Nigel Andrew, Julia Strachey, Slightly Foxed Issue 69, National Portrait Gallery

A Kind of Cosmic Refugee

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Julia Strachey was a writer of rare talent and originality who, in a lifetime of writing, managed to complete and publish only two novels and a number of sketches and short stories. I knew nothing of her until I happened to come across a Penguin reprint of those novels, Cheerful Weather for the Wedding and An Integrated Man. I was immediately bowled over by their brilliance and originality, and was surprised to discover that, in effect, they are all there is. What stopped this gifted writer from finishing and publishing more?

It’s not that her work wasn’t in demand. When Cheerful Weather for the Wedding was published in 1932, it met with a very warm reception. The literary editor of the New Yorker was so impressed that he wrote to Julia and offered to publish anything she cared to send him. Her response was to send nothing for a quarter of a century, until in 1958 she obliged with a sketch, which was duly published – but not until Julia had fought at length, and successfully, to have every single editorial alteration to her piece reversed. Clearly this was not a woman with a strong sense of how to build a literary career.

It isn’t hard to see why Cheerful Weather so impressed its early readers. A cool, darkly comic account of an upper-middle-class wed- ding day in Dorset, it is brisk, deftly managed, sharply observed and crisply written, without a word wasted. But, more than that, there is something in its tone that is unique – something ‘airy and translucent’, as one critic put it. Strachey herself said, rather cryptically, that her aim was to convey a ‘phosphorescent’ impression, and there is a strange luminosity about some of the descriptive passages, in which the author focuses her attention so fixedly on something that it seems to develop a faint unearthly glow. Here she is on a pot of ferns:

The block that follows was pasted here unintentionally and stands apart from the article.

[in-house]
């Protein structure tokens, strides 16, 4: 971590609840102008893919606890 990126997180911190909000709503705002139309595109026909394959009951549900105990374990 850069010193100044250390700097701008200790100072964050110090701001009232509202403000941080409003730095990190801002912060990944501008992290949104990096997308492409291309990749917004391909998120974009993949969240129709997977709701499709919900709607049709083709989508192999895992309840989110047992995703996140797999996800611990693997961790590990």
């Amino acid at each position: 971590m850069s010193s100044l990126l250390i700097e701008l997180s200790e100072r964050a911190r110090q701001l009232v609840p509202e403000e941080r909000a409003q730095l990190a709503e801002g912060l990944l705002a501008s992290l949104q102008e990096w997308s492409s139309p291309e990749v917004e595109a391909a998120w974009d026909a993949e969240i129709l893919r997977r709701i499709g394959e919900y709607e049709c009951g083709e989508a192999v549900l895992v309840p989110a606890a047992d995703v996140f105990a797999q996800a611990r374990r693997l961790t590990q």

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About the contributor

Nigel Andrew is a writer, reviewer and blogger. He has recently written The Mother of Beauty (2019), about the golden age of English church monuments and other matters of life and death.

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